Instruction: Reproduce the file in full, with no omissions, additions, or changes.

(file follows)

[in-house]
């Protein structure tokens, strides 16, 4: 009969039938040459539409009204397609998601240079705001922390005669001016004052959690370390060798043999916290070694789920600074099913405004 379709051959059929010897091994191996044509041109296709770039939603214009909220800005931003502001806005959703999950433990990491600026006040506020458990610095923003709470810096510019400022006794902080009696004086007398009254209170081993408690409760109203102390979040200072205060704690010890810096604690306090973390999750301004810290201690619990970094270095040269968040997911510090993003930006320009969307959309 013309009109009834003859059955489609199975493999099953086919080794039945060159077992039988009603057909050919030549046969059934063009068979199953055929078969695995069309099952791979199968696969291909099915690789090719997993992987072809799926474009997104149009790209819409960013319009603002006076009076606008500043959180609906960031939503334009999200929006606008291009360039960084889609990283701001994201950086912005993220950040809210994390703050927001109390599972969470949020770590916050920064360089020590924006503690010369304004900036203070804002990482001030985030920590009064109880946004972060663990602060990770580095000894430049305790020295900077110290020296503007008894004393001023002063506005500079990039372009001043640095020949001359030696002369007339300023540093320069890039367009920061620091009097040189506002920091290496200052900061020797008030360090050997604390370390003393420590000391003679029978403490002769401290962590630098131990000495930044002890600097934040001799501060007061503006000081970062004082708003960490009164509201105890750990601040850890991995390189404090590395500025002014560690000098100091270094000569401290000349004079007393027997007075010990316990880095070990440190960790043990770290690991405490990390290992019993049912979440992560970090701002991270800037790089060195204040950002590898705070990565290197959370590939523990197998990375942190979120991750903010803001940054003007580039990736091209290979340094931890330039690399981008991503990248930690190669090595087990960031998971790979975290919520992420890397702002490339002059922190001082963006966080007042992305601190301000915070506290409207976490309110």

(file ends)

[in-house]
């Protein structure tokens, strides 16, 4: 009969039938040459539409009204397609998601240079705001922390005669001016004052959690370390060798043999916290070694789920600074099913405004 379709051959059929010897091994191996044509041109296709770039939603214009909220800005931003502001806005959703999950433990990491600026006040506020458990610095923003709470810096510019400022006794902080009696004086007398009254209170081993408690409760109203102390979040200072205060704690010890810096604690306090973390999750301004810290201690619990970094270095040269968040997911510090993003930006320009969307959309 013309009109009834003859059955489609199975493999099953086919080794039945060159077992039988009603057909050919030549046969059934063009068979199953055929078969695995069309099952791979199968696969291909099915690789090719997993992987072809799926474009997104149009790209819409960013319009603002006076009076606008500043959180609906960031939503334009999200929006606008291009360039960084889609990283701001994201950086912005993220950040809210994390703050927001109390599972969470949020770590916050920064360089020590924006503690010369304004900036203070804002990482001030985030920590009064109880946004972060663990602060990770580095000894430049305790020295900077110290020296503007008894004393001023002063506005500079990039372009001043640095020949001359030696002369007339300023540093320069890039367009920061620091009097040189506002920091290496200052900061020797008030360090050997604390370390003393420590000391003679029978403490002769401290962590630098131990000495930044002890600097934040001799501060007061503006000081970062004082708003960490009164509201105890750990601040850890991995390189404090590395500025002014560690000098100091270094000569401290000349004079007393027997007075010990316990880095070990440190960790043990770290690991405490990390290992019993049912979440992560970090701002991270800037790089060195204040950002590898705070990565290197959370590939523990197998990375942190979120991750903010803001940054003007580039990736091209290979340094931890330039690399981008991503990248930690190669090595087990960031998971790979975290919520992420890397702002490339002059922190001082963006966080007042992305601190301000915070506290409207976490309110």